(Ar"goile) n. Potter's clay. [Obs.] Chaucer.
(Ar"gol) n. [Cf. Argal, Orgal. Of unknown origin.] Crude tartar; an acidulous salt from which
cream of tartar is prepared. It exists in the juice of grapes, and is deposited from wines on the sides of
the casks. Ure.
(Ar*gol"ic) a. [L. Argolicus, Gr. .] Pertaining to Argolis, a district in the Peloponnesus.
(Ar"gon) n. (Chem.) A substance regarded as an element, contained in the atmosphere and
remarkable for its chemical inertness. Rayleigh and Ramsay.
(Ar"go*naut) n. [L. Argonauta, Gr. + sailor, ship. See Argo.]
1. Any one of the legendary Greek heroes who sailed with Jason, in the Argo, in quest of the Golden
2. (Zoöl.) A cephalopod of the genus Argonauta.
(||Ar`go*nau"ta) n. (Zoöl.) A genus of Cephalopoda. The shell is called paper nautilus or
The animal has much resemblance to an Octopus. It has eight arms, two of which are expanded at
the end and clasp the shell, but are never elevated in the air for sails as was formerly supposed. The
creature swims beneath the surface by means of a jet of water, like other cephalopods. The male has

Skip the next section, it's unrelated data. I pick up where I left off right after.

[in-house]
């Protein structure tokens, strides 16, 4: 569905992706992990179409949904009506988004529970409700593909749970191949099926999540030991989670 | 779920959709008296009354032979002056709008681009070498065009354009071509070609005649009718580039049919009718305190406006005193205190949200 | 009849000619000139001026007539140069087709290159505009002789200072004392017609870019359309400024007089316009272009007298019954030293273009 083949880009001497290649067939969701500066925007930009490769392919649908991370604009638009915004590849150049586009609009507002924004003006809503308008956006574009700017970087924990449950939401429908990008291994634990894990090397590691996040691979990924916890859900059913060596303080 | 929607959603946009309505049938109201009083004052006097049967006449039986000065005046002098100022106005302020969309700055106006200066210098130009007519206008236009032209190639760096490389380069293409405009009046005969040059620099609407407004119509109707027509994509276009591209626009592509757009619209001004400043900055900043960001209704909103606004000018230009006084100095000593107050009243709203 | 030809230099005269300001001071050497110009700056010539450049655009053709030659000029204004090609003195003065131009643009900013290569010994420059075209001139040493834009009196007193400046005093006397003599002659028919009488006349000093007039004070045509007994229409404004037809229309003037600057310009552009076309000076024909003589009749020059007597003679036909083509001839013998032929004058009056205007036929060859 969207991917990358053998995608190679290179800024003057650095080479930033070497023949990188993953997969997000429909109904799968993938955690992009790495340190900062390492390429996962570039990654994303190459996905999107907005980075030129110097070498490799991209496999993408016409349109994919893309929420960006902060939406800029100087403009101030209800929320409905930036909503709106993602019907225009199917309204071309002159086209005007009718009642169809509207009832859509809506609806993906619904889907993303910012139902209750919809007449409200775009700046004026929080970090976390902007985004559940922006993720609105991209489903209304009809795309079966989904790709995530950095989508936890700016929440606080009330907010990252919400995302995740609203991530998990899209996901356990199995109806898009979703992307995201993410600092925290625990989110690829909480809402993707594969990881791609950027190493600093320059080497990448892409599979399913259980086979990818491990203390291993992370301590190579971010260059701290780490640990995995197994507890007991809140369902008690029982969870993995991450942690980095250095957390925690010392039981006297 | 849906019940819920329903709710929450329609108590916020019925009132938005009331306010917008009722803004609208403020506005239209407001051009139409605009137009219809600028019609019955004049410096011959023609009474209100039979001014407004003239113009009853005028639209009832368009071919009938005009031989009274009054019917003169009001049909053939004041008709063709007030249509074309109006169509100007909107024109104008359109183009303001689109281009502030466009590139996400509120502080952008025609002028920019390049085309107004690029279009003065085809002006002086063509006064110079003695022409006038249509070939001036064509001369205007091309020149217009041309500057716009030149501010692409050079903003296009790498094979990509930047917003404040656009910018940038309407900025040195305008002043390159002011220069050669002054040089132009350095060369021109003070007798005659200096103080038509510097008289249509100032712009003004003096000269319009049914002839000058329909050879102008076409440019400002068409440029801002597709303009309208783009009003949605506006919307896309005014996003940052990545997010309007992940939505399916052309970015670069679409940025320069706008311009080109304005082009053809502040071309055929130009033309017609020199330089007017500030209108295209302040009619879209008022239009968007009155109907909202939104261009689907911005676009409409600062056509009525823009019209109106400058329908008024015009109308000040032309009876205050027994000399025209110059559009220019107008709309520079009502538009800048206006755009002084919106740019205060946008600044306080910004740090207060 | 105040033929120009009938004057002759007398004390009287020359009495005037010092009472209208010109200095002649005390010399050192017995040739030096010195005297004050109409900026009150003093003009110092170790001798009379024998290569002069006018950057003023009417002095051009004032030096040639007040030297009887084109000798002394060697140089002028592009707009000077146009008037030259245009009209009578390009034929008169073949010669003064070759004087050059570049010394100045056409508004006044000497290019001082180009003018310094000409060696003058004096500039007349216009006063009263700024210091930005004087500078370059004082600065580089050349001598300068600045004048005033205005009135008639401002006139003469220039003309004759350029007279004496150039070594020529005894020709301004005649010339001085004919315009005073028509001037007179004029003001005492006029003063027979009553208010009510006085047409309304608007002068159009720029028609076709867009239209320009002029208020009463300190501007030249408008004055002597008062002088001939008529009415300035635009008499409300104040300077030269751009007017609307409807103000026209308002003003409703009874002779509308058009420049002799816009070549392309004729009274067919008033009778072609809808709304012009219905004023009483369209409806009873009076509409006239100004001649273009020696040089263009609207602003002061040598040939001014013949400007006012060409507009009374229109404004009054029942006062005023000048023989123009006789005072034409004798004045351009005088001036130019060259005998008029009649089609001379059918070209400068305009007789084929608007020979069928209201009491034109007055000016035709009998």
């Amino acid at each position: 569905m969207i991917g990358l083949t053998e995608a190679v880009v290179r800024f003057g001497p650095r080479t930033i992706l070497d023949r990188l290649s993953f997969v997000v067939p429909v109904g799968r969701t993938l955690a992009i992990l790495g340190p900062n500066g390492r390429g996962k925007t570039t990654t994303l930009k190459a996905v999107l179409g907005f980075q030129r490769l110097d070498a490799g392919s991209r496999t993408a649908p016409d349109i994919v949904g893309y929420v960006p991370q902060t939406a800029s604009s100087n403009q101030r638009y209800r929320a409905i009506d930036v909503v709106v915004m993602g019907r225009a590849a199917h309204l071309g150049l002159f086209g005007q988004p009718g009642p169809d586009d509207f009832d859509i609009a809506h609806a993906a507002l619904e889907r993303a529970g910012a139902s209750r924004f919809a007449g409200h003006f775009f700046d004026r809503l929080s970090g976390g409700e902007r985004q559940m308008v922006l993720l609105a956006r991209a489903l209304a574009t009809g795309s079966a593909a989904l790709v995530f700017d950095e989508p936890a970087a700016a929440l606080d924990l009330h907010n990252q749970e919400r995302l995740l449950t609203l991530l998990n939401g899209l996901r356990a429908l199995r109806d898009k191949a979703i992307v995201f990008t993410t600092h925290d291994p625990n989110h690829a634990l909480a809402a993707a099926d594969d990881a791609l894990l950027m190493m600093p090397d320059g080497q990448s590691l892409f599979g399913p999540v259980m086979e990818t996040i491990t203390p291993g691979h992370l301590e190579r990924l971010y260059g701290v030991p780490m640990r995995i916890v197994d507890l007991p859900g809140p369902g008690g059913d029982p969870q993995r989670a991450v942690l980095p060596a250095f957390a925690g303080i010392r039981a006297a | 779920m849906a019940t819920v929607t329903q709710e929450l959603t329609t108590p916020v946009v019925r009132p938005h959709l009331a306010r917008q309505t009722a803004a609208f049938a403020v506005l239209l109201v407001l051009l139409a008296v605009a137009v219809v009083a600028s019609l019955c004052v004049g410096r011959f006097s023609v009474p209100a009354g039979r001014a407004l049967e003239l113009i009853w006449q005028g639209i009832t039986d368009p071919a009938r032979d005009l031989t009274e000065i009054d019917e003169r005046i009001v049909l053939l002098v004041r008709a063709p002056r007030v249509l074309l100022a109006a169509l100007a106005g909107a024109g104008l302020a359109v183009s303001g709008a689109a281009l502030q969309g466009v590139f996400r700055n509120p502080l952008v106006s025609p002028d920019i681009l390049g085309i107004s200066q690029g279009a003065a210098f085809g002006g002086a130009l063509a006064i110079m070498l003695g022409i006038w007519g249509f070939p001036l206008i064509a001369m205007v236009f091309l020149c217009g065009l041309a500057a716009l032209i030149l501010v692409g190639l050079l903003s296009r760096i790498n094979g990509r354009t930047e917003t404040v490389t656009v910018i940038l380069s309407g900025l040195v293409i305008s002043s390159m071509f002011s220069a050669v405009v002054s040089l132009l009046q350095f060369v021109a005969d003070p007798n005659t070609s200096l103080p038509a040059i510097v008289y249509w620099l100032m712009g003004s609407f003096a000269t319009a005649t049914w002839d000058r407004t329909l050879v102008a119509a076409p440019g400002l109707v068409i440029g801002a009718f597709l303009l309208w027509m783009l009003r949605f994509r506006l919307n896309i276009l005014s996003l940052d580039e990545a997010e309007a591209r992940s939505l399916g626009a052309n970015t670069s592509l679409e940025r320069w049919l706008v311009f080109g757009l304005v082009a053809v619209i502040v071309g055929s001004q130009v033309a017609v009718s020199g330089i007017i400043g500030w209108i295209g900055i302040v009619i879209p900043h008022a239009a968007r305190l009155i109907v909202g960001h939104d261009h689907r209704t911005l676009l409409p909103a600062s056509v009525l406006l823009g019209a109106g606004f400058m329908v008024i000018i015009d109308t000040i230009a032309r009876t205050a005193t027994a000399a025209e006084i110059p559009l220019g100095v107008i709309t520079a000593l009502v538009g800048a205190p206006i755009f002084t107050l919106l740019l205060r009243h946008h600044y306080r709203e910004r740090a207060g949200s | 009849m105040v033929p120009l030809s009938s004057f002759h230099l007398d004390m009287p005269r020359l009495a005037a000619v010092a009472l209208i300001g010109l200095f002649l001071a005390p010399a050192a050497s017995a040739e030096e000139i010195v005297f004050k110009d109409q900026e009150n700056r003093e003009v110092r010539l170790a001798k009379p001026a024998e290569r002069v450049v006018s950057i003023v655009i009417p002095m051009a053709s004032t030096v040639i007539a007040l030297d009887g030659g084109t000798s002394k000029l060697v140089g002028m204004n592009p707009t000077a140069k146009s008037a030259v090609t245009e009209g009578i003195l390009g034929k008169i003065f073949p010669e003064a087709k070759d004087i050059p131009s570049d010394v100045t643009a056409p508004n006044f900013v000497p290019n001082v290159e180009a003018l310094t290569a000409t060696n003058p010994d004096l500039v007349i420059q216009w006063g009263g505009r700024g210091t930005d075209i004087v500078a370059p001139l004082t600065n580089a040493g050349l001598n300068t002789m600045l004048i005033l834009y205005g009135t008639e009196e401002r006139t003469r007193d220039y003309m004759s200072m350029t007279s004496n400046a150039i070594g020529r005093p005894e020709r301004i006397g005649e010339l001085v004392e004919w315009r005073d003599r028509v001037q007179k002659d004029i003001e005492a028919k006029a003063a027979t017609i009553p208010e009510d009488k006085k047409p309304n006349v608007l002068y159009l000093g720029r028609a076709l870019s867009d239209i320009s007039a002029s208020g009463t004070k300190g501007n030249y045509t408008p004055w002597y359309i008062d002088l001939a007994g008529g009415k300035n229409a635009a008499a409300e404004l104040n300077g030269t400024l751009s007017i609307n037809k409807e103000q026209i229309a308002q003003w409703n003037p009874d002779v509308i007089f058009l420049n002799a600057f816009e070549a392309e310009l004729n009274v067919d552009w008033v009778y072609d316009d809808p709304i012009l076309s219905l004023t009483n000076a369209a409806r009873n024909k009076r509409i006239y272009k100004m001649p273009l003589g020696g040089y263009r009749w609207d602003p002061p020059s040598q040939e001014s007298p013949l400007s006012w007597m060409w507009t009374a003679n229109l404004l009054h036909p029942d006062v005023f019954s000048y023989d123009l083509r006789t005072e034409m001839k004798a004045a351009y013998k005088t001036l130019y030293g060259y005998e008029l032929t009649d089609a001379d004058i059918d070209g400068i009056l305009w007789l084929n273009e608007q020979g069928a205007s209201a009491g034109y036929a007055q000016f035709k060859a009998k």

no shell, and is much smaller than the female. See Hectocotylus.
(Ar"go*naut"ic) a. [L. Argonauticus.] Of or pertaining to the Argonauts.
(Ar"go*sy) n.; pl. Argosies [Earlier ragusy, fr. ragusa meaning orig. a vessel of Ragusa.] A
large ship, esp. a merchant vessel of the largest size.
Where your argosies with portly sail . . .
Do overpeer the petty traffickers.
(||Ar`got") n. [F. Of unknown origin.] A secret language or conventional slang peculiar to thieves,
tramps, and vagabonds; flash.
(Ar"gu*a*ble) a. Capable of being argued; admitting of debate.
(Ar"gue) v. i. [imp. & p. p. Argued ; p. pr. & vb. n. Arguing.] [OE. arguen, F. arguer, fr. L.
argutare, freq. of arguere to make clear; from the same root as E. argent.]
1. To invent and offer reasons to support or overthrow a proposition, opinion, or measure; to use arguments; to
I argue not
Against Heaven's hand or will.
2. To contend in argument; to dispute; to reason; - - followed by with; as, you may argue with your friend
without convincing him.
(Ar"gue), v. t.
1. To debate or discuss; to treat by reasoning; as, the counsel argued the cause before a full court; the
cause was well argued.
2. To prove or evince; too manifest or exhibit by inference, deduction, or reasoning.
So many laws argue so many sins.